Working at ALC was a totally new and growing experience. We dealt with a lot of difficult situations, but we also got to work with some of the most resilient people I’ve ever met—individuals, including children, who were subject to daily abuse; who struggled with access to clean water, electricity, education, food and medical services; who experienced ever-present discrimination; and whose wages don’t meet living expenses. Despite these circumstances, I heard these children and parents laugh the loudest, pour out words of encouragement, find joy in the little things and have hope in the future in powerful ways.
As the first social workers at this learning center, we had a lot of opportunities to create and design interventions that met specific needs we saw. Our work, guided by our on-site supervisor, included a weekly Nurture Group for 7th and 8th grade students, morning classroom worships, after-school homework help for students, Learning Disability Center appointments and resources, in-home visitations, one-on-one counseling and family sessions, parent support/psychoeducation groups, classroom check-ins, individual meetings and in-class support for teachers, and social work moments in staff meetings and trainings.
There were so many things that touched me personally and ways that I saw God through these individuals. One instance in particular stands out to me. Naissa and I were doing a home visit with a family who had six children, two of whom went to ALC. On this particular day, there was a lot of tension in the household, and we were there as a supportive and calming presence. We had arrived in the afternoon and had stayed into their lunchtime, so they cooked a meal for everyone while we were there. They brought out a bag of bread and one big round tray of a potato and vegetable dish for all of them to share. Then they brought us separate plates full of food and our own huge pieces of bread. It was such a generous amount compared to what they were all sharing together. As we kept on talking, I realized they had just fed us with the last of what they would have eaten for their next meal. I was astounded and shocked, immediately reminded of the story of Elijah and the widow of Zarephath. This story, which incredibly took place an hour from where this family lives, displays overwhelming generous hospitality and unwavering faith—attributes that I experienced from this family in a truly tangible way. I couldn’t believe that they had given us what little they had without mention or hesitation. They, and so many others, truly showed me what God’s heart looks like. Through their selflessness, I learned at a much deeper level what true faith and generosity look like.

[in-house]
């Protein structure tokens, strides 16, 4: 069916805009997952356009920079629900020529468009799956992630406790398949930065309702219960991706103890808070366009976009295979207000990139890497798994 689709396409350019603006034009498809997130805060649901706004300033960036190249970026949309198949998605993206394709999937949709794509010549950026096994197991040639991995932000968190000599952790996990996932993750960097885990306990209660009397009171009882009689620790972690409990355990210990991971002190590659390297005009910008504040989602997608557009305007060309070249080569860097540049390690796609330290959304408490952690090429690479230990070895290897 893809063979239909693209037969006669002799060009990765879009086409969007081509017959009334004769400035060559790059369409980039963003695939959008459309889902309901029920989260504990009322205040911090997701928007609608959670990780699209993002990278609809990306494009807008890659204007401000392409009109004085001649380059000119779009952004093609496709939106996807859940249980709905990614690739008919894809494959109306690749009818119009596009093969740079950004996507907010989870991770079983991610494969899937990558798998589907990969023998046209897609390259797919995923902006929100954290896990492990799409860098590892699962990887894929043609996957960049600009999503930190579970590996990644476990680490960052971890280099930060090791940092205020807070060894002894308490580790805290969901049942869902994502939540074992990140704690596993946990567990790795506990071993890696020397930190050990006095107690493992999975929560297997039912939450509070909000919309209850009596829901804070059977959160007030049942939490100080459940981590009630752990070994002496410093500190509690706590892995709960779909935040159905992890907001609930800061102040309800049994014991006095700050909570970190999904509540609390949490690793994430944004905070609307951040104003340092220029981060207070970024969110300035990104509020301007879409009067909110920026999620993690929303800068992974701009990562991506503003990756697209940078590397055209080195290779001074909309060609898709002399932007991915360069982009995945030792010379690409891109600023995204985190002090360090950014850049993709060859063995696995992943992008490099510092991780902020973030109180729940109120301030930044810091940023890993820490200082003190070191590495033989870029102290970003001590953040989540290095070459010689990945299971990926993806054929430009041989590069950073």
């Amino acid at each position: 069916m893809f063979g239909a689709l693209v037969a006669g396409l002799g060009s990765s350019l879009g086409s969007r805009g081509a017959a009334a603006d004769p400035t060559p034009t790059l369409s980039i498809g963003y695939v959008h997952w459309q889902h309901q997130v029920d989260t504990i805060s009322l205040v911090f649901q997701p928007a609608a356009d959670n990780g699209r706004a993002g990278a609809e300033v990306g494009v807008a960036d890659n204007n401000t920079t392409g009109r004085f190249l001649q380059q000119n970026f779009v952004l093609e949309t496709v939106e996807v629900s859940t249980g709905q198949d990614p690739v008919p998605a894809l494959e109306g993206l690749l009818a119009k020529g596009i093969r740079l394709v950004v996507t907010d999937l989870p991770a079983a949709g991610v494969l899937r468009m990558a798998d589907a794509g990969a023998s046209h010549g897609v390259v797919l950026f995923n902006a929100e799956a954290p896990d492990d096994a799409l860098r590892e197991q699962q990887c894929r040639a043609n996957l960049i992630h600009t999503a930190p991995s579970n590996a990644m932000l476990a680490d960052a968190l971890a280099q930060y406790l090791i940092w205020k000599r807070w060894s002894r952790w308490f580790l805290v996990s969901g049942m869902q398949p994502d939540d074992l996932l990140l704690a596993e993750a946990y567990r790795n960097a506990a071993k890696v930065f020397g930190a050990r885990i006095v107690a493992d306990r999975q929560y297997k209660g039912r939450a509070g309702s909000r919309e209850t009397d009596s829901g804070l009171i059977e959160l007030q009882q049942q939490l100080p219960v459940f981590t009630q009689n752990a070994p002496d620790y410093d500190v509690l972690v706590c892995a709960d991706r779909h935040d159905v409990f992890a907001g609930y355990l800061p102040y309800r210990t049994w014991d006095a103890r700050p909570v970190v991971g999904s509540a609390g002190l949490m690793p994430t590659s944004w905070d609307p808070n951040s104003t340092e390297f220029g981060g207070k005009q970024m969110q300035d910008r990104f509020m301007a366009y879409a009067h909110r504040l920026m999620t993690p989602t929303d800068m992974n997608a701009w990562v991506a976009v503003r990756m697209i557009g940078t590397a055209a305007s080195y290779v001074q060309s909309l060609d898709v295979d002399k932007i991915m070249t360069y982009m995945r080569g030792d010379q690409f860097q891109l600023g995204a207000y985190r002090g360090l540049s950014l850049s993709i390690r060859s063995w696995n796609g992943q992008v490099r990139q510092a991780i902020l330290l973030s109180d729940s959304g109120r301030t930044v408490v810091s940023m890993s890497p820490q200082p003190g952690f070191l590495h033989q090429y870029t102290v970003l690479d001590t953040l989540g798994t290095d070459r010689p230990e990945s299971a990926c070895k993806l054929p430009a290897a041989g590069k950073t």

These moments, and many other instances, had a profound impact on me as I saw God working through ALC and its impact on the students and families there. One of my biggest hopes in working with each person was that, despite our differences, they were able to tangibly feel and understand God’s love to the same degree that they shared it, knowingly or unknowingly, with us.
Naissa N’diaye and Maci Chen